How far will Democrats go in trying to capitalize on this campaign theme again? Democrats appear to have the wind at their backs and look poised to pick up seats in both chambers -- the only question being how many. Given that environment, the party may not feel the need to spend too much of their time or resources reminding the public of all the ethical problems on the other side of the aisle. The corruption issue looks more likely to really have an impact in a handful of individual races, like Stevens', than across the board. But it's unfortunate for the GOP -- which as the minority is trying to run on the importance of "change" on Capitol Hill -- that when it comes to getting into ethics trouble, it doesn't seem like much has changed at all.
UPDATE 10:30 AM: Sometimes it can be hard to keep up with all these scandals. Capitol Briefing should have included this prime example in the chronology above:
June 2008: Sens. Christopher Dodd (D-Conn.) and Kent Conrad (D-N.D.) are reported to have received favorable mortgage terms from Countrywide Financial Corp. as part of a "Friends of Angelo" program, a VIP arrangement set up by CEO Angelo Mozilo. Both senators deny any wrongdoing and say that they didn't know they had received special breaks on their mortgages. The Senate Ethics Committee is currently investigating the matter.
Posted by: stop the fraud | July 31, 2008 9:55 AM | Report abuse
Posted by: Singing Senator | July 31, 2008 10:18 AM | Report abuse
Posted by: Patrick Huss | July 31, 2008 10:21 AM | Report abuse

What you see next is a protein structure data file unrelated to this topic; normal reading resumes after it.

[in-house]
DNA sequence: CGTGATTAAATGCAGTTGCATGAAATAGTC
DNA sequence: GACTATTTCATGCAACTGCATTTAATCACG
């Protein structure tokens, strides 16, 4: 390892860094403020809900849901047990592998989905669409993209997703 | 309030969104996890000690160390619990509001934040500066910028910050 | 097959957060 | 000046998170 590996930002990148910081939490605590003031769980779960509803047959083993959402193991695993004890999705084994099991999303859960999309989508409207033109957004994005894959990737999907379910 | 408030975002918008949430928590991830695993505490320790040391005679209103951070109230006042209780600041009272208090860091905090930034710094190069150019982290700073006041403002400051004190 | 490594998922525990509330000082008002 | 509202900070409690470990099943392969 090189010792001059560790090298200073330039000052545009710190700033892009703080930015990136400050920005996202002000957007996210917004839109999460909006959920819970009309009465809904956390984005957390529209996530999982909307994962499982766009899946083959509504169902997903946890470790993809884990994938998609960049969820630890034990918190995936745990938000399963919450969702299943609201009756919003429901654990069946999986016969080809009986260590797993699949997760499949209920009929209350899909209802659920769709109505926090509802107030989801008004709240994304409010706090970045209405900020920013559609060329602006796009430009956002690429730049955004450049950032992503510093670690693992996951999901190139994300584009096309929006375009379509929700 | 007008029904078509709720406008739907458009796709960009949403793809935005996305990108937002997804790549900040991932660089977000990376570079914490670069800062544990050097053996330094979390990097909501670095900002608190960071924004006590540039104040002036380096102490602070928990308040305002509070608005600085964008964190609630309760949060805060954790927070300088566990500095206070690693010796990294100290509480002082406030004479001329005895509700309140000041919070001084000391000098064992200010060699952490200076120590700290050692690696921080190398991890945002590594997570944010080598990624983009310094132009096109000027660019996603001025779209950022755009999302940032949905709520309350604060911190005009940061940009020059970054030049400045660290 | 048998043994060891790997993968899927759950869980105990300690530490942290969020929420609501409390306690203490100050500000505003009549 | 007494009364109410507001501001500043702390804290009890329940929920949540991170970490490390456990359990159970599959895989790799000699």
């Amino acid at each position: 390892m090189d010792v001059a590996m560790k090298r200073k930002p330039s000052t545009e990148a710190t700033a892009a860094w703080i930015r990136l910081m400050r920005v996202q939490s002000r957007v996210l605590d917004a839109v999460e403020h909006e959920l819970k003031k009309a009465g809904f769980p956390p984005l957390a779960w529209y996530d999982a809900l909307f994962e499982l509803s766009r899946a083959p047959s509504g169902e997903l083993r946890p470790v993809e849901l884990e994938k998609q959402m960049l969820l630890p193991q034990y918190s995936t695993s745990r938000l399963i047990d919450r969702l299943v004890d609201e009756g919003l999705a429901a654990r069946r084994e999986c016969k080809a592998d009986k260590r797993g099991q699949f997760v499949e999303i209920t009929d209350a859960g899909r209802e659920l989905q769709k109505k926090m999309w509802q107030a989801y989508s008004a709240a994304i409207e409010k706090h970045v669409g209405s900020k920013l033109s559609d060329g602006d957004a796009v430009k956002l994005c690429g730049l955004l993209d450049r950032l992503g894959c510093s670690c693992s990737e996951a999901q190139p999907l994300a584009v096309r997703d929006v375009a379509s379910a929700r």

Posted by: turtle | July 31, 2008 10:51 AM | Report abuse
Posted by: RedRat | July 31, 2008 1:58 PM | Report abuse
Posted by: True, True | July 31, 2008 2:49 PM | Report abuse
Posted by: Earl Jones | July 31, 2008 3:34 PM | Report abuse
Posted by: Dr. Gene Nelson | July 31, 2008 6:07 PM | Report abuse
Posted by: Martha | July 31, 2008 6:19 PM | Report abuse
Posted by: wendynyc | July 31, 2008 8:42 PM | Report abuse
Posted by: karela | July 31, 2008 11:06 PM | Report abuse
Posted by: Albert Hatter | July 31, 2008 11:19 PM | Report abuse
Posted by: jackmack74 | July 31, 2008 11:42 PM | Report abuse
Posted by: Jack Straw | August 1, 2008 6:44 AM | Report abuse
Posted by: Poincelot | August 1, 2008 1:43 PM | Report abuse
Posted by: Pericles | August 1, 2008 2:01 PM | Report abuse
Posted by: Anonymous | August 1, 2008 2:07 PM | Report abuse
Posted by: jeff | August 1, 2008 6:41 PM | Report abuse
Posted by: KRItt | August 2, 2008 1:47 AM | Report abuse
Posted by: KRitt | August 2, 2008 2:15 AM | Report abuse
Posted by: Gilbert E. Wyatt | August 3, 2008 9:14 PM | Report abuse
Posted by: elizabeth | August 6, 2008 4:54 PM | Report abuse
Posted by: Rodney Stich | August 17, 2008 5:18 PM | Report abuse
The comments to this entry are closed.